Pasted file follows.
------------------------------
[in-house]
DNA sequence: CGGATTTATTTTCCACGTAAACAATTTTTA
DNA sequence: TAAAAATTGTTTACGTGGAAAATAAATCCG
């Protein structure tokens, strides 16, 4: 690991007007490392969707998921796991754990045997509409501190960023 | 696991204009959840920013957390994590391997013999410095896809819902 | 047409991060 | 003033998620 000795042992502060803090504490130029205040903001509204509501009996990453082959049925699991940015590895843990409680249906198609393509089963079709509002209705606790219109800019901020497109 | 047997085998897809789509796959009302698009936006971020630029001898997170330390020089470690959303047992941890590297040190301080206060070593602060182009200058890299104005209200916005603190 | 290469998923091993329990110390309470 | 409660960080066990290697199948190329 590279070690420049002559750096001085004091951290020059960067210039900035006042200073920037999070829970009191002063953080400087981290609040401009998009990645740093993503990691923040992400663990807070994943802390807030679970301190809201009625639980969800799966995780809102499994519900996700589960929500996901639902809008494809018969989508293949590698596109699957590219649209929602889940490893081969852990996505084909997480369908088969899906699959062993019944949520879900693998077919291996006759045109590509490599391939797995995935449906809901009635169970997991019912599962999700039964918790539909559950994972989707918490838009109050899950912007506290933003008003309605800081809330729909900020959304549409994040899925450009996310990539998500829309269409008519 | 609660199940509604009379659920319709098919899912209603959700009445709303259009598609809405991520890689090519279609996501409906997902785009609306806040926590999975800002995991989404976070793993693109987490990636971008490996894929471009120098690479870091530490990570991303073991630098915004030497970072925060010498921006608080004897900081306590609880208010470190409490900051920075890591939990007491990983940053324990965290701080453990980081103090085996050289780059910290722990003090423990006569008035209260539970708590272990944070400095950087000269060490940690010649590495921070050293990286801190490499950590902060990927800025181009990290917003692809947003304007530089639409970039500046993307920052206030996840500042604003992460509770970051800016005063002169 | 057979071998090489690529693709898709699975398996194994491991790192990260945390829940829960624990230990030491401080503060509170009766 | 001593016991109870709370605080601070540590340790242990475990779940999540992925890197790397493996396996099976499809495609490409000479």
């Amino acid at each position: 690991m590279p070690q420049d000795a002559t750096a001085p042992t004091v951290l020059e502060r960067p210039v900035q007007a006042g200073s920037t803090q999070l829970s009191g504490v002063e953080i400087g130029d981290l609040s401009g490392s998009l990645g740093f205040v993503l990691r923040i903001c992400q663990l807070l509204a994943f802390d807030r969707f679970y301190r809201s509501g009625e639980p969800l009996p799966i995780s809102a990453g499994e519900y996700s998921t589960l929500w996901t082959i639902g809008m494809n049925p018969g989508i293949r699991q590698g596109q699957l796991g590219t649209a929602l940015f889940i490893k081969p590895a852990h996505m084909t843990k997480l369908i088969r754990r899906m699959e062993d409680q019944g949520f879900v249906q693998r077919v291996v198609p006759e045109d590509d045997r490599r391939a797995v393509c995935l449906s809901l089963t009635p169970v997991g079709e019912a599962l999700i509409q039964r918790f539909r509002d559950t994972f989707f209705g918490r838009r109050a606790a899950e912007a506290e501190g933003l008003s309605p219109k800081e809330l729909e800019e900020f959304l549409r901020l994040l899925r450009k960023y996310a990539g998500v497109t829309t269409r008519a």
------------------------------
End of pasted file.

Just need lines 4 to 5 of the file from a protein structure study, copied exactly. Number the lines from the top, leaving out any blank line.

């Protein structure tokens, strides 16, 4: 690991007007490392969707998921796991754990045997509409501190960023 | 696991204009959840920013957390994590391997013999410095896809819902 | 047409991060 | 003033998620 000795042992502060803090504490130029205040903001509204509501009996990453082959049925699991940015590895843990409680249906198609393509089963079709509002209705606790219109800019901020497109 | 047997085998897809789509796959009302698009936006971020630029001898997170330390020089470690959303047992941890590297040190301080206060070593602060182009200058890299104005209200916005603190 | 290469998923091993329990110390309470 | 409660960080066990290697199948190329 590279070690420049002559750096001085004091951290020059960067210039900035006042200073920037999070829970009191002063953080400087981290609040401009998009990645740093993503990691923040992400663990807070994943802390807030679970301190809201009625639980969800799966995780809102499994519900996700589960929500996901639902809008494809018969989508293949590698596109699957590219649209929602889940490893081969852990996505084909997480369908088969899906699959062993019944949520879900693998077919291996006759045109590509490599391939797995995935449906809901009635169970997991019912599962999700039964918790539909559950994972989707918490838009109050899950912007506290933003008003309605800081809330729909900020959304549409994040899925450009996310990539998500829309269409008519 | 609660199940509604009379659920319709098919899912209603959700009445709303259009598609809405991520890689090519279609996501409906997902785009609306806040926590999975800002995991989404976070793993693109987490990636971008490996894929471009120098690479870091530490990570991303073991630098915004030497970072925060010498921006608080004897900081306590609880208010470190409490900051920075890591939990007491990983940053324990965290701080453990980081103090085996050289780059910290722990003090423990006569008035209260539970708590272990944070400095950087000269060490940690010649590495921070050293990286801190490499950590902060990927800025181009990290917003692809947003304007530089639409970039500046993307920052206030996840500042604003992460509770970051800016005063002169 | 057979071998090489690529693709898709699975398996194994491991790192990260945390829940829960624990230990030491401080503060509170009766 | 001593016991109870709370605080601070540590340790242990475990779940999540992925890197790397493996396996099976499809495609490409000479």
């Amino acid at each position: 690991m590279p070690q420049d000795a002559t750096a001085p042992t004091v951290l020059e502060r960067p210039v900035q007007a006042g200073s920037t803090q999070l829970s009191g504490v002063e953080i400087g130029d981290l609040s401009g490392s998009l990645g740093f205040v993503l990691r923040i903001c992400q663990l807070l509204a994943f802390d807030r969707f679970y301190r809201s509501g009625e639980p969800l009996p799966i995780s809102a990453g499994e519900y996700s998921t589960l929500w996901t082959i639902g809008m494809n049925p018969g989508i293949r699991q590698g596109q699957l796991g590219t649209a929602l940015f889940i490893k081969p590895a852990h996505m084909t843990k997480l369908i088969r754990r899906m699959e062993d409680q019944g949520f879900v249906q693998r077919v291996v198609p006759e045109d590509d045997r490599r391939a797995v393509c995935l449906s809901l089963t009635p169970v997991g079709e019912a599962l999700i509409q039964r918790f539909r509002d559950t994972f989707f209705g918490r838009r109050a606790a899950e912007a506290e501190g933003l008003s309605p219109k800081e809330l729909e800019e900020f959304l549409r901020l994040l899925r450009k960023y996310a990539g998500v497109t829309t269409r008519a």